OLR Bill Analysis
AN ACT REVISING VARIOUS STATUTES CONCERNING THE DEPARTMENT OF CHILDREN AND FAMILIES.
This bill makes various changes in the statutes concerning the Department of Children and Families (DCF). Specifically, the bill:
1. requires, instead of allows, DCF to disclose records without the subject's consent to the Department of Social Services (DSS) in certain circumstances;
2. requires (a) DCF to provide a copy of a foster youth's credit report to his or her attorney or guardian ad litem (GAL) and (b) the attorney or GAL, if feasible, to review the report for identity theft evidence and, in conjunction with DCF, help the youth interpret and resolve any inaccuracies;
3. shortens, from 15 to five calendar days, the timeframe in which DCF must ask the State Police Bureau of Identification to perform a state and national criminal history records check of anyone living in a home where the department has made an emergency placement of a child; and
4. eliminates the (a) definition of permanent family residences, an obsolete category of child care facilities that provide permanent care to handicapped children; and (b) licensing and regulatory requirements for such facilities.
The bill also makes several conforming changes.
EFFECTIVE DATE: October 1, 2013
§ 2 — DCF RECORDS DISCLOSURES
By law, DCF may not disclose its records to anyone unless (1) state law or federal regulations require or allow the disclosure or (2) the subject of the record or his or her authorized representative consents to the disclosure. Under current law, DCF may disclose a record without the subject's consent to DSS for (1) determining the person's suitability for payment from DSS for providing child care or (2) promoting the child's or youth's health, safety and welfare. This bill requires, instead of allows, DCF to make such a disclosure. It also requires DCF to disclose a record to DSS without the subject's consent for DSS fraud allegation investigations, provided no identifying information is disclosed unless it is essential to the investigation.
Additionally, under current law, DCF may disclose a record without the subject's consent to a court of competent jurisdiction whenever a department employee is subpoenaed and ordered to testify about the record. The bill instead allows DCF to make such a disclosure to a judge for in camera (private) inspection purposes if the court ordered the department to provide the records or a party to the proceeding subpoenaed the records.
§ 3 — DCF-LICENSED CHILD CARE FACILITIES AND CHILD PLACING AGENCIES
The bill extends the definitions in the child welfare statutes to cover the provisions governing DCF–licensed child care facilities and child-placing agencies.
§ 4 — CREDIT REPORTS FOR FOSTER YOUTH
By law, DCF must annually (1) request a free credit report for each foster youth age 16 and older, (2) review the report for evidence of identity theft, and (3) report any such evidence to the Chief State's Attorney within five business days of receiving the credit report.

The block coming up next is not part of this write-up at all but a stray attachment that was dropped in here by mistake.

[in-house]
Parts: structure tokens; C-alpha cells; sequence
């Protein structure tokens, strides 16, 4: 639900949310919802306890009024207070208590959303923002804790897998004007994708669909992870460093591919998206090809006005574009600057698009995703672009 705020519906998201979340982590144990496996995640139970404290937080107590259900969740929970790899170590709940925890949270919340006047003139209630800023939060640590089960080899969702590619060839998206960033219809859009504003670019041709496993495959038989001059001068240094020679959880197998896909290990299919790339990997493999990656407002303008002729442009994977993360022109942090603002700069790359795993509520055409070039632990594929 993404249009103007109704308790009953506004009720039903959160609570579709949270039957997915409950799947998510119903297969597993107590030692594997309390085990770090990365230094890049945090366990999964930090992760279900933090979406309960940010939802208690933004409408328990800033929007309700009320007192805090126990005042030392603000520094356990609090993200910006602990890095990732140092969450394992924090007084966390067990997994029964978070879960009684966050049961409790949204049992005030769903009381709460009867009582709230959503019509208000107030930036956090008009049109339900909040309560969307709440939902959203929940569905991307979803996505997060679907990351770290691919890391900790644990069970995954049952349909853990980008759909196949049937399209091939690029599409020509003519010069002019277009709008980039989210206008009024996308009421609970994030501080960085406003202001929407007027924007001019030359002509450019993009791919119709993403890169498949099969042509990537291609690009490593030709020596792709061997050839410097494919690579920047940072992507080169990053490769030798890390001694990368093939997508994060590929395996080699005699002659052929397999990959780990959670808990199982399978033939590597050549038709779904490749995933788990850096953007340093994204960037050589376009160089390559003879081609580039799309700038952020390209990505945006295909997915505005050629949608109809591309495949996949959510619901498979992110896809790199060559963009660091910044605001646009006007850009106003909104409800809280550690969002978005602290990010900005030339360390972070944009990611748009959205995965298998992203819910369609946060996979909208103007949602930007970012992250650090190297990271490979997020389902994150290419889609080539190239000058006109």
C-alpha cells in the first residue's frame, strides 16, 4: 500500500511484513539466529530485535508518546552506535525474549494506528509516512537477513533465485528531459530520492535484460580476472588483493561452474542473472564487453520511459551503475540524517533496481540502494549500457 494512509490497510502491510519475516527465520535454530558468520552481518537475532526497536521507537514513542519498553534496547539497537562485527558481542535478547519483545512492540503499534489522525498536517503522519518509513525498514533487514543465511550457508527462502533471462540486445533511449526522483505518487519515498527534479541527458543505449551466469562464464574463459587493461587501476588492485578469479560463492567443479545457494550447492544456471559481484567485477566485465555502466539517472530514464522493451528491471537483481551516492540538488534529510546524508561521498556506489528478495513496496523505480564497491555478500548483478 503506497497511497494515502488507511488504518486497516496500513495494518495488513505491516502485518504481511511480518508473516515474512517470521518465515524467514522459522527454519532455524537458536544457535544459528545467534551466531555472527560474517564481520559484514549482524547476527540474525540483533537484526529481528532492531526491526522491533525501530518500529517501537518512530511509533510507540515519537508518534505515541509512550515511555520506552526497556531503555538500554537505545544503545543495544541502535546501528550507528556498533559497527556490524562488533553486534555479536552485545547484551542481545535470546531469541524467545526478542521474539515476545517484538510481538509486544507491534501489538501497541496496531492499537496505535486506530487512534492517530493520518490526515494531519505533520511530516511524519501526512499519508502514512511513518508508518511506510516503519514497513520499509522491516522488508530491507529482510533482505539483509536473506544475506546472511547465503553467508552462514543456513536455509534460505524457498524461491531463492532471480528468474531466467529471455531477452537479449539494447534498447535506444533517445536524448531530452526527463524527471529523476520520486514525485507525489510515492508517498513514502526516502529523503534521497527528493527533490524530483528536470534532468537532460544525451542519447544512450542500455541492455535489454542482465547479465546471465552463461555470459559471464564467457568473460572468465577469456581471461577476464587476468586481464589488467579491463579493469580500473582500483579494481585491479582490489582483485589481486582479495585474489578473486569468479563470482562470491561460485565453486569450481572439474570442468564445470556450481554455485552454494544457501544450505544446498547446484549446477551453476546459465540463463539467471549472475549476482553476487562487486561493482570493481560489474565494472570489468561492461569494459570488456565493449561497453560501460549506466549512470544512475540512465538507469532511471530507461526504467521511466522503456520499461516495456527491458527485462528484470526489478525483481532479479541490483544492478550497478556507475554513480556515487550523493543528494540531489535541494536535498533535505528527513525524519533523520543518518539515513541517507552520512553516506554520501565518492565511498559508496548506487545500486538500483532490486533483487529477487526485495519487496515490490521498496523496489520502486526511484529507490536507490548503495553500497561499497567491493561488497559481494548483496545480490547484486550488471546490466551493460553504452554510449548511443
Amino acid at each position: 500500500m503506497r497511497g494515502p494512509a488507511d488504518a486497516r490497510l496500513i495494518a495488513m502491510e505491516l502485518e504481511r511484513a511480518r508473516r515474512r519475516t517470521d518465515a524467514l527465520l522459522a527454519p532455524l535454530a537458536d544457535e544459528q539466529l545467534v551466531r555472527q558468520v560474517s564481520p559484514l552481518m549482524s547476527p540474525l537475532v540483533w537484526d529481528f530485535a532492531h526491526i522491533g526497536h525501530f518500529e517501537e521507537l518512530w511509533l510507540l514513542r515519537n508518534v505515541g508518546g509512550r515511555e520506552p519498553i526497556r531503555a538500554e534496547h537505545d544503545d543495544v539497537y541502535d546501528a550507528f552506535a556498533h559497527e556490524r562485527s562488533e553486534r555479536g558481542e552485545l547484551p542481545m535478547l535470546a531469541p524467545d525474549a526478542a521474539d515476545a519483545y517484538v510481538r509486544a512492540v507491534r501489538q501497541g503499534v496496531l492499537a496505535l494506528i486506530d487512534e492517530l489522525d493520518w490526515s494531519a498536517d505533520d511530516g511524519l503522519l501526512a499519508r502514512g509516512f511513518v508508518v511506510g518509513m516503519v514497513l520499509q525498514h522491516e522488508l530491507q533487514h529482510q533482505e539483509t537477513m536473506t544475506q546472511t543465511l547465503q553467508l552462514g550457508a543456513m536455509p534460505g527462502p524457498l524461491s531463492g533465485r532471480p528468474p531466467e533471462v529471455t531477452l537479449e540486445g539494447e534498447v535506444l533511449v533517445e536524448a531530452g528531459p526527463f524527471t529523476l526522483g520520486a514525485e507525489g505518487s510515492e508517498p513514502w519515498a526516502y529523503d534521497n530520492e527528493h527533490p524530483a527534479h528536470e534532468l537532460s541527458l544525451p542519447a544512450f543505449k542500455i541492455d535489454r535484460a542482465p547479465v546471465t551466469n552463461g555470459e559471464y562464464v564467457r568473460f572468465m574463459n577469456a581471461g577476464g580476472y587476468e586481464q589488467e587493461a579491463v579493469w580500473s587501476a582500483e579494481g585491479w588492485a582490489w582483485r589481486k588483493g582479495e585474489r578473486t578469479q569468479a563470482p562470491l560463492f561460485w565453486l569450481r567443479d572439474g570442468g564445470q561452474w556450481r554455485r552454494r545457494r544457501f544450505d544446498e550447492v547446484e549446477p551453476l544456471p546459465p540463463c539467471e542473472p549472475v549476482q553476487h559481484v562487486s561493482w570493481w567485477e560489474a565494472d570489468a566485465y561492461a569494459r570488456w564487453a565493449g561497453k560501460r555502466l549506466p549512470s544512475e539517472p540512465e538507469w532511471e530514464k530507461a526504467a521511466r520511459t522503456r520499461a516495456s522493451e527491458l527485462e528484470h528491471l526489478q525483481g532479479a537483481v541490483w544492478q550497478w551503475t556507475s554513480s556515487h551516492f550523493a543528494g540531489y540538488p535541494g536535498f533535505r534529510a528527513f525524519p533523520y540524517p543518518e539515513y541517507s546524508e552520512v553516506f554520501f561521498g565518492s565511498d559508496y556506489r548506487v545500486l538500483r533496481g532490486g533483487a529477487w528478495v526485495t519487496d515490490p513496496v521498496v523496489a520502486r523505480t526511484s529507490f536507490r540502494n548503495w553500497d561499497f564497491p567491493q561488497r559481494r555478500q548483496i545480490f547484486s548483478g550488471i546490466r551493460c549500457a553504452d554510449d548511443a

The bill requires the DCF commissioner to provide a copy of the credit report to the youth's attorney or guardian ad litem (GAL), if any. The attorney or GAL, if feasible, must review the report for evidence of identity theft and, in conjunction with DCF, help the youth interpret the report and resolve any inaccuracies.
The bill also eliminates statutory provisions requiring the DCF commissioner to:
1. request the first credit report no more than 15 days after the youth turns 16;
2. review a foster youth's most recent annual credit report when reviewing his or her treatment and permanent placement plan (at least every six months); and
3. advise the youth and his or her foster parent, case worker, and legal representative, if any, when reviewing the youth's treatment and permanent placement plan, if she found evidence of identity theft and reported it to the chief state's attorney.
§ 5 — EMERGENCY PLACEMENTS
The law authorizes DCF to request a federal name-based criminal history search from a criminal justice agency for anyone living in the home where a child has been placed as a result of the sudden unavailability of his or her primary caretaker. These emergency placements include private homes of the child's neighbors, friends, or relatives.
Under current law, within 15 calendar days after the name-based search is performed, DCF must ask the State Police Bureau of Identification to perform a full state and national criminal history records check of anyone living in the home. The bill shortens this timeframe from 15 to five calendar days. By law, if any person refuses to provide fingerprints or other identifying information for such checks when requested, the department must immediately remove the child from the home.
§§ 6-14 — PERMANENT FAMILY RESIDENCES
The bill eliminates the statutory definition of permanent family residences, an obsolete category of child care facilities licensed by DCF to provide permanent care to handicapped children. Under the bill, the department will no longer license or regulate such residences. The bill also makes several conforming changes. (There are currently two such residences licensed in the state, but there are no residents at either location.)
SB 898, favorably reported by the Public Safety Committee, also shortens, from 15 to five calendar days, the timeframe for requiring the state and national criminal history records check.
Joint Favorable Substitute